Last week, the American Red Cross, which supplies 40% of the nation's donated blood, reported that it is experiencing a "severe blood shortage," according to a statement from the organization.
The Red Cross typically carries enough donated blood to last for five days if donations were to suddenly halt, according to the Boston Globe. But now, the supply of type O blood — the most in-demand blood type for transfusions since it can be donated to individuals with any blood type — would last only half a day, the Globe reported.
Related: What's the rarest blood type?
The shortage extends to blood donation centers across the United States.
"The current situation with the blood supply is the most concerning I have seen in my career," Dr. Claudia Cohn, chief medical officer of the American Association of Blood Banks, told ABC News.
"The majority of blood centers are now reporting a one-day supply or less of blood, far below the levels for which they normally strive," Cohn said.
A number of factors have contributed to the shortage. Blood donations typically drop in the summer months as people go on vacation and schools, which hold blood drives, are closed, the Globe reported. But the pandemic has only added to the problem — fewer people are coming out to blood drives in general, and many blood donation centers are still understaffed, the Globe reported.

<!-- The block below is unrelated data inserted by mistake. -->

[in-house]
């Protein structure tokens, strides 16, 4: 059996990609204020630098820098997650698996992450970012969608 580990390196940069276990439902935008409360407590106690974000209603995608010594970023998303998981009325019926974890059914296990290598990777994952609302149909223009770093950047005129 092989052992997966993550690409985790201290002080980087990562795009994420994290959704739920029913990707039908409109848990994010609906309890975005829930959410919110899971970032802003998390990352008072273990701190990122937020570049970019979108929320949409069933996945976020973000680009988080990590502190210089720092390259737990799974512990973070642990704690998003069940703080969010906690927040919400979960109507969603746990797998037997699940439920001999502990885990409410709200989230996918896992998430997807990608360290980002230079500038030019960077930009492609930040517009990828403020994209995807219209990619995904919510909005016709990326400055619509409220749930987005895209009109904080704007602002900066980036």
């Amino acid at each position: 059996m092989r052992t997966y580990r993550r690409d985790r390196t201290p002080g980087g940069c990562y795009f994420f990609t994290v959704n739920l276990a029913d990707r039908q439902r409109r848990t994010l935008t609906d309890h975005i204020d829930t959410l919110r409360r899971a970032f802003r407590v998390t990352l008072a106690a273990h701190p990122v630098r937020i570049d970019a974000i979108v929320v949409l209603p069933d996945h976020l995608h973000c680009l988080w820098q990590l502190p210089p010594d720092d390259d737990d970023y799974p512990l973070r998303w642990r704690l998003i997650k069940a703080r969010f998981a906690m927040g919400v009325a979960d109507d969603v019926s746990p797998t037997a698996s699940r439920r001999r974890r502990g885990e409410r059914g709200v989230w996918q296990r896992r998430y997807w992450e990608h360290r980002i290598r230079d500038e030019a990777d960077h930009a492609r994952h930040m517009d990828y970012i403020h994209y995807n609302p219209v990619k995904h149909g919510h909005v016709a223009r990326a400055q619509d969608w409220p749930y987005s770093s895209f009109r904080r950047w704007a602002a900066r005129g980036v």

What's more, hospitals have seen an increase in patients coming in for surgeries that they had put off during the pandemic, increasing the demand for blood.
"Some hospitals are being forced to slow the pace of elective surgeries until the blood supply stabilizes, delaying crucial patient care," Chris Hrouda, president of Red Cross Biomedical Services, said in the statement.
U.S. hospitals have also seen an increase in trauma cases requiring transfusions. Compared with 2019, the demand for blood at trauma centers has increased 10%, according to the Red Cross.
The shortage could lead to further delays in elective surgeries and cause hospitals to implement even stricter criteria for using blood products in patients, ABC News reported.
"It means blood may not be available for all patients when it is needed, leading to suboptimal care for some patients," Cohn told ABC News.
Originally published on Live Science.
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Rachael is a Live Science contributor, and was a former channel editor and senior writer for Live Science between 2010 and 2022. She has a master's degree in journalism from New York University's Science, Health and Environmental Reporting Program. She also holds a B.S. in molecular biology and an M.S. in biology from the University of California, San Diego. Her work has appeared in Scienceline, The Washington Post and Scientific American.